The Nook Tablet also went down the path of modifying Android, but the Android experience on this tablet is much more recognizable. The device struggles less than the Fire due to taking advantage of double the RAM and provides a more acceptable user experience. Whatever you do on the device, it seems to be happening better on the Nook than on the Fire. While nothing can compare to Amazon's Prime option, the Barnes & Noble could still provide content of their own especially to book-lovers. It could also take advantage of most of the same content distribution apps as the Nexus 7. Unfortunately, Barnes & Noble decided to cut their device off from Google Play and its owners can supply themselves with apps through the company's curated app store much like Amazon's. Despite the fact that most of the essential apps are there, this might be too limiting for many, especially with Nexus 7 being available at a similar price with full access to apps.

Samsung Galaxy Tab 2 7.0

Samsung have always used heavy skins on their Android devices and the Samsung Galaxy Tab 2 7.0 is no exception. It relies on Android 4.0 Ice Cream Sandwich, skinned with TouchWiz. Surprisingly, this slate did better than other skinned devices (also from Samsung) and provided a smooth and responsive user experience. Still, it's a matter of personal taste, if you would enjoy Samsung's user friendly touches. The device also comes with a number of pre-loaded apps that might turn out to be bloatware for some users who prefer full control. Most of those users will be better of with a slate that proves a stock Android experience like the Nexus 7. Since this tablet is competing in the class of budget tablet that are meant for media consumption, Sammy fitted it with an IR emitter which makes it a very capable universal remote control. Another feature that the Korean manufacturer decided to toss in free for the customer is a free one-year DropBox account with 50GB of storage to compliment its 8GB of internal storage, enhanced by a microSD slot. Unlike the Kindle Fire and the Nook Tablet, Samsung's budget slate has full access to Google Play, which gives it the same wide range of available apps and media options as the Nexus 7.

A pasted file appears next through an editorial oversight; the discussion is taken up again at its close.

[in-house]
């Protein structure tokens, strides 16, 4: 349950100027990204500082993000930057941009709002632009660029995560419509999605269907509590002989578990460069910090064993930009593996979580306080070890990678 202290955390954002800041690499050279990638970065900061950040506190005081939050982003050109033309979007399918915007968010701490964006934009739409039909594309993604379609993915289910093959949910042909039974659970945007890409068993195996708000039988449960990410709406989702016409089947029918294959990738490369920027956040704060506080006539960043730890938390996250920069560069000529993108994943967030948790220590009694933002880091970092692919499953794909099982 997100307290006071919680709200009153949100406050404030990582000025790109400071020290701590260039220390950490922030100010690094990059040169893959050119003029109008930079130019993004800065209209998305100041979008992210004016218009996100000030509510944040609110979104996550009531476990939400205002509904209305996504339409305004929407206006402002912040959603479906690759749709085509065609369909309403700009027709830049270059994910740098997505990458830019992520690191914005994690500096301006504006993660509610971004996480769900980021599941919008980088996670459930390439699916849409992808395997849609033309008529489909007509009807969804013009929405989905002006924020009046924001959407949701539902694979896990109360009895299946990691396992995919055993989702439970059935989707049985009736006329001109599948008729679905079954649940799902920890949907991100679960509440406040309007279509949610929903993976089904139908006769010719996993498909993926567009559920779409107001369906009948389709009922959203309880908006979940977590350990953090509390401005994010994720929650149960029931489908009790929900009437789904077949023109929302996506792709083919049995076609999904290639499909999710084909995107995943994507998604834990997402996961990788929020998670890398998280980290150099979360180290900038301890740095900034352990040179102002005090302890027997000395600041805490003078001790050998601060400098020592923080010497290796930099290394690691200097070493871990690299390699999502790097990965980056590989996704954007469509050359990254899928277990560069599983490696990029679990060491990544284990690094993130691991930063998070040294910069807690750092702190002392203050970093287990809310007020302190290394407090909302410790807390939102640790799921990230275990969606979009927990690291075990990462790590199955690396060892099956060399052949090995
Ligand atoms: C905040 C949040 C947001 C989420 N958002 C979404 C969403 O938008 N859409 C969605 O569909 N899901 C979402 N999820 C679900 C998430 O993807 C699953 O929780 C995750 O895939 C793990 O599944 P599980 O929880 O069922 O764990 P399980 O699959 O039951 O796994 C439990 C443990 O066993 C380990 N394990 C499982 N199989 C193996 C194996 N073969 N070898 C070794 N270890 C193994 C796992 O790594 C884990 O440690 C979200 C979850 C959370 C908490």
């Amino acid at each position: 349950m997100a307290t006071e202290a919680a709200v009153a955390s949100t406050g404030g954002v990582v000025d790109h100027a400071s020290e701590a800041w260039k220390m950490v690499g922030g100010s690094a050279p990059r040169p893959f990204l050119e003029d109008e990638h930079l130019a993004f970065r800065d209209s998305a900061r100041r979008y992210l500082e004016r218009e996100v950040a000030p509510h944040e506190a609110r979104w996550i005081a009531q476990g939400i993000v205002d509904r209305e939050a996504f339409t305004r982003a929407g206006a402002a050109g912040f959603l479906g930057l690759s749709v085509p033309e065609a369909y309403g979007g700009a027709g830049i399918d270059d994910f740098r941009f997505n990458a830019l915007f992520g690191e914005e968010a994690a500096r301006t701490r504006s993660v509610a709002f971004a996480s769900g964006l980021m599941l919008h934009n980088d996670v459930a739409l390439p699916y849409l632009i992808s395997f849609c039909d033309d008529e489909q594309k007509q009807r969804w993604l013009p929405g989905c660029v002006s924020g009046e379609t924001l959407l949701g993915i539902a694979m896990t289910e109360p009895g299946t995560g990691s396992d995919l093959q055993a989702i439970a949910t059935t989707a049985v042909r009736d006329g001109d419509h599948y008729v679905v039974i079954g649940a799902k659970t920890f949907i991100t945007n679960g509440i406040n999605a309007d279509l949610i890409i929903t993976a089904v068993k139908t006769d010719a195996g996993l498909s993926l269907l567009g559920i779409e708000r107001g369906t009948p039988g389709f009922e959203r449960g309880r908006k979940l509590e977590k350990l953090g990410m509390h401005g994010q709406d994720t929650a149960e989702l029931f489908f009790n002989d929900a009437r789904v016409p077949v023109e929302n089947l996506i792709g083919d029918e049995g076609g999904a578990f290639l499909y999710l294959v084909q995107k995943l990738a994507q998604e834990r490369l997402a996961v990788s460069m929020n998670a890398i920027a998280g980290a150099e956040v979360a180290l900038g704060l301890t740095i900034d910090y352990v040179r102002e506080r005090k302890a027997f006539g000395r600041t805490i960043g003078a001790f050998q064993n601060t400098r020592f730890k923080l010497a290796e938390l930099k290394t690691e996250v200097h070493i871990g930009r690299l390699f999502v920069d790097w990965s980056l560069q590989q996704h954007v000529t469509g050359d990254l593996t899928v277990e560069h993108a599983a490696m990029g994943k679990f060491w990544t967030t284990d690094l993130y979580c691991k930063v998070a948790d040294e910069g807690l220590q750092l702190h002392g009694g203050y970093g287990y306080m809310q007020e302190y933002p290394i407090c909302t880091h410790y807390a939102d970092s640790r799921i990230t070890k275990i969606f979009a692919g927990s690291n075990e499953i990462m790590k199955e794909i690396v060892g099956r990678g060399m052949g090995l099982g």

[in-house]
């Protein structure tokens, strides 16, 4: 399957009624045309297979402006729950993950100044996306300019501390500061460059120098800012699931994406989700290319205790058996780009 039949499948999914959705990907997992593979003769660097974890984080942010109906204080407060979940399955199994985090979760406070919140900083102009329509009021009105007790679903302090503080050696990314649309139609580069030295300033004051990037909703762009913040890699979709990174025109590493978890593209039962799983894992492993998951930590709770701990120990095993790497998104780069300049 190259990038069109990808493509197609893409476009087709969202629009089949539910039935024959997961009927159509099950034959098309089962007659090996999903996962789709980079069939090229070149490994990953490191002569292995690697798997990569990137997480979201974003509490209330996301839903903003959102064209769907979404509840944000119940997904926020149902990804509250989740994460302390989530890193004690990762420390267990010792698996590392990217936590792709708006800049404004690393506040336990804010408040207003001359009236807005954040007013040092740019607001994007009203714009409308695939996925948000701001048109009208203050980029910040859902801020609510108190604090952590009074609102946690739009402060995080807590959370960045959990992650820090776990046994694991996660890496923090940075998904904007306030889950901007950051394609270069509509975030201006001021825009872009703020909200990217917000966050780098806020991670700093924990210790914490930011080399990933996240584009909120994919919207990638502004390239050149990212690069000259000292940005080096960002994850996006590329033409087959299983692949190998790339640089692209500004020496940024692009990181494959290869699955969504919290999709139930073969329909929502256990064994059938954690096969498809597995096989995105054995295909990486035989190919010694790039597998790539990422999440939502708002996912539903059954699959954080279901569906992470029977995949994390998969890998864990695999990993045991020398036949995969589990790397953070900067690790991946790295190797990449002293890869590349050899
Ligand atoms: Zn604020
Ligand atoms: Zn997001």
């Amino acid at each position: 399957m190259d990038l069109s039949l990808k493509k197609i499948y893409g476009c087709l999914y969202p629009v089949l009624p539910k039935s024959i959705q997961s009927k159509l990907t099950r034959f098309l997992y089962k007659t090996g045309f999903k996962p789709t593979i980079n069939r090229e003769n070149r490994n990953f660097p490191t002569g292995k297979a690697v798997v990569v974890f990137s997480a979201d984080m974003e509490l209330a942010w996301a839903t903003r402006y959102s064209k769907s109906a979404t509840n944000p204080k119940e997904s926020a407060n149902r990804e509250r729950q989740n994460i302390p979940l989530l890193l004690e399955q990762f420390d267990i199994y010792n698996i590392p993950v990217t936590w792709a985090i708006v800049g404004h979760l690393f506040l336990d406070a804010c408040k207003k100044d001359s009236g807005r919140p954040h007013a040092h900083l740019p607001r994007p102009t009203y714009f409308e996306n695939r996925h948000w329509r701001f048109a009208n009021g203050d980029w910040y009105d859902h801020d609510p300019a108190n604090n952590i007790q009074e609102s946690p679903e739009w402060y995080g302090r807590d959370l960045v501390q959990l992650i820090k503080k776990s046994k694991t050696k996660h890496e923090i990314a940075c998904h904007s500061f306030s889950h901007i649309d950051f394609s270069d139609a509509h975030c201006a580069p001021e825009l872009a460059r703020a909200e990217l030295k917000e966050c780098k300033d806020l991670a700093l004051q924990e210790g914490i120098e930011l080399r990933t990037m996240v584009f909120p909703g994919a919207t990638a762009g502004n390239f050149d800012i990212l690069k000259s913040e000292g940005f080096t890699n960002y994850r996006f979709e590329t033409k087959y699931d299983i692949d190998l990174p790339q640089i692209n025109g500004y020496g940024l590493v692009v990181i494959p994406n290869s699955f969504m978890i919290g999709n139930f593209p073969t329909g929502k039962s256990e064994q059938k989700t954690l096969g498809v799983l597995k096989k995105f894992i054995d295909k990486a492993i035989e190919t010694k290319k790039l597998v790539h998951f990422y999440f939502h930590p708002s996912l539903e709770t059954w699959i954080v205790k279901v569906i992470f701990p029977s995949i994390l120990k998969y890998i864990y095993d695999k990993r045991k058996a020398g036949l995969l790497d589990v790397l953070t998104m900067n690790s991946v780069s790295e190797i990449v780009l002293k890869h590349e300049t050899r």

Software, User Experience And Usability Winner: Nexus 7

Additional Functionality

While the Kindle Fire owed its success to being stripped down of any extras in order to keep the price down, the Nexus 7 and the Galaxy Tab 2 7.0 have tried to provide a more complete tablet experience with tossing in some additional functionality to make them even more desirable. So let's see what we have.

Cameras

The two devices fitted with cameras on this list are the Nexus 7 and the Galaxy Tab 2 7.0, but the Google and Samsung took a different approach to the camera functionality. Samsung decided to provide dual usability, while Google and Asus decided to go for one thing, but do it a bit better, which looks like the more logical option for a budget tablet. The budget tablet from the Galaxy family has two camera - one rear and one front. This means that the device can be used both as a point-and-shoot replacement and video chatting and conferencing. The problem with their approach is sticking an OK camera on the back and putting a lackluster VGA quality shooter on the front. On the other hand, the Nexus 7 designers saw point-and-shoot functionality as something people would be unlikely to take advantage often and probably had smartphones to do with anyway, so they concentrated on making the video conferencing and chatting capabilities better by putting in a better front-facing camera. It actually seems like a more logical and useful choice since tablets are much more awkward point-and-shoot replacements than smartphones, while smartphones are less convenient for video conferencing and chatting with their smaller screens. Anyway, there are plenty of different users with different requirements and everybody can look at the additional functionality provided by each device and decide which capabilities are important for them and which are not.

Bluetooth

This shouldn't really be under the section of "Additional Functionality", but since both the Kindle Fire and Nook Tablet lack it, we'll just mention that the more recently launched budget tablet options of Nexus 7 and the Galaxy Tab 2 7.0 have it.

GPS